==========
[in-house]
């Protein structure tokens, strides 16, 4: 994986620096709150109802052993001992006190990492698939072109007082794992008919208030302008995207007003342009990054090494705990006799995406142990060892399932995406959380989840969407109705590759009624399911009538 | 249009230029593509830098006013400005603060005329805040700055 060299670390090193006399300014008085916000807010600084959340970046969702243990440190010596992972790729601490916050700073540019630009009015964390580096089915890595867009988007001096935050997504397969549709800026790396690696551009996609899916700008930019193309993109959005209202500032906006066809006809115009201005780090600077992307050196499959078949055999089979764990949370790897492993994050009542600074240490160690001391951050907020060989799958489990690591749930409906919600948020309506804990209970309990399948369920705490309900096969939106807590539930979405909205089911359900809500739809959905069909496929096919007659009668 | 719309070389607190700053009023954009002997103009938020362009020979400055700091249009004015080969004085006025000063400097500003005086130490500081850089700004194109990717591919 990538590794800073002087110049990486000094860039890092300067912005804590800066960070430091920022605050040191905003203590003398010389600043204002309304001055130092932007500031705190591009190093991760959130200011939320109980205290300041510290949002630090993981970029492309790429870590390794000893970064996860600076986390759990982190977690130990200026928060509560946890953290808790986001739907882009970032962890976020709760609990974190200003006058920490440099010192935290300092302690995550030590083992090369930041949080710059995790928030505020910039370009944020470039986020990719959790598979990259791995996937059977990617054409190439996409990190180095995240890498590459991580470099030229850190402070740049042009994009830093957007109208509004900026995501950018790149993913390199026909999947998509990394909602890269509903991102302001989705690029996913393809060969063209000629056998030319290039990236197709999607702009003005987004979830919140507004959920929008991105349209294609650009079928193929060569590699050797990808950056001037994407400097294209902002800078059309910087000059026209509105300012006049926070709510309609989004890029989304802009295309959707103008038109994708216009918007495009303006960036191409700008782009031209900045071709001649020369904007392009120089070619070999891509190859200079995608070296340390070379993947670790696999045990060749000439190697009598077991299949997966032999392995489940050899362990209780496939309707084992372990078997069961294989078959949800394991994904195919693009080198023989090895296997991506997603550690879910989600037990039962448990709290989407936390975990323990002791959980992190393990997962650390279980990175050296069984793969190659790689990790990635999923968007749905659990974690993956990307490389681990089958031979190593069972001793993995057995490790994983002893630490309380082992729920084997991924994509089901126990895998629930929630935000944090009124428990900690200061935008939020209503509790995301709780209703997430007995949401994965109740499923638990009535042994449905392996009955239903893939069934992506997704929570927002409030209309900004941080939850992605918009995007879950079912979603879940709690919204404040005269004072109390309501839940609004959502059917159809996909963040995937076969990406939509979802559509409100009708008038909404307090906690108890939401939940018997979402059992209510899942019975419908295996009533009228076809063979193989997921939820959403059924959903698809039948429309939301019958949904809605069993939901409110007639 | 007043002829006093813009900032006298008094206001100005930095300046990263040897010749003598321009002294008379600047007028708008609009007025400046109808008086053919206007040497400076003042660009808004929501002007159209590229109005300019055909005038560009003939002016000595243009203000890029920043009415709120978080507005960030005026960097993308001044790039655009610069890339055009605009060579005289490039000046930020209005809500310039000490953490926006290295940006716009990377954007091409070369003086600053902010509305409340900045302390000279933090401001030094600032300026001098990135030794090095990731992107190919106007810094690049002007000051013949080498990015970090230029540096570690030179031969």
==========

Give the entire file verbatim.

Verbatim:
[in-house]
């Protein structure tokens, strides 16, 4: 994986620096709150109802052993001992006190990492698939072109007082794992008919208030302008995207007003342009990054090494705990006799995406142990060892399932995406959380989840969407109705590759009624399911009538 | 249009230029593509830098006013400005603060005329805040700055 060299670390090193006399300014008085916000807010600084959340970046969702243990440190010596992972790729601490916050700073540019630009009015964390580096089915890595867009988007001096935050997504397969549709800026790396690696551009996609899916700008930019193309993109959005209202500032906006066809006809115009201005780090600077992307050196499959078949055999089979764990949370790897492993994050009542600074240490160690001391951050907020060989799958489990690591749930409906919600948020309506804990209970309990399948369920705490309900096969939106807590539930979405909205089911359900809500739809959905069909496929096919007659009668 | 719309070389607190700053009023954009002997103009938020362009020979400055700091249009004015080969004085006025000063400097500003005086130490500081850089700004194109990717591919 990538590794800073002087110049990486000094860039890092300067912005804590800066960070430091920022605050040191905003203590003398010389600043204002309304001055130092932007500031705190591009190093991760959130200011939320109980205290300041510290949002630090993981970029492309790429870590390794000893970064996860600076986390759990982190977690130990200026928060509560946890953290808790986001739907882009970032962890976020709760609990974190200003006058920490440099010192935290300092302690995550030590083992090369930041949080710059995790928030505020910039370009944020470039986020990719959790598979990259791995996937059977990617054409190439996409990190180095995240890498590459991580470099030229850190402070740049042009994009830093957007109208509004900026995501950018790149993913390199026909999947998509990394909602890269509903991102302001989705690029996913393809060969063209000629056998030319290039990236197709999607702009003005987004979830919140507004959920929008991105349209294609650009079928193929060569590699050797990808950056001037994407400097294209902002800078059309910087000059026209509105300012006049926070709510309609989004890029989304802009295309959707103008038109994708216009918007495009303006960036191409700008782009031209900045071709001649020369904007392009120089070619070999891509190859200079995608070296340390070379993947670790696999045990060749000439190697009598077991299949997966032999392995489940050899362990209780496939309707084992372990078997069961294989078959949800394991994904195919693009080198023989090895296997991506997603550690879910989600037990039962448990709290989407936390975990323990002791959980992190393990997962650390279980990175050296069984793969190659790689990790990635999923968007749905659990974690993956990307490389681990089958031979190593069972001793993995057995490790994983002893630490309380082992729920084997991924994509089901126990895998629930929630935000944090009124428990900690200061935008939020209503509790995301709780209703997430007995949401994965109740499923638990009535042994449905392996009955239903893939069934992506997704929570927002409030209309900004941080939850992605918009995007879950079912979603879940709690919204404040005269004072109390309501839940609004959502059917159809996909963040995937076969990406939509979802559509409100009708008038909404307090906690108890939401939940018997979402059992209510899942019975419908295996009533009228076809063979193989997921939820959403059924959903698809039948429309939301019958949904809605069993939901409110007639 | 007043002829006093813009900032006298008094206001100005930095300046990263040897010749003598321009002294008379600047007028708008609009007025400046109808008086053919206007040497400076003042660009808004929501002007159209590229109005300019055909005038560009003939002016000595243009203000890029920043009415709120978080507005960030005026960097993308001044790039655009610069890339055009605009060579005289490039000046930020209005809500310039000490953490926006290295940006716009990377954007091409070369003086600053902010509305409340900045302390000279933090401001030094600032300026001098990135030794090095990731992107190919106007810094690049002007000051013949080498990015970090230029540096570690030179031969």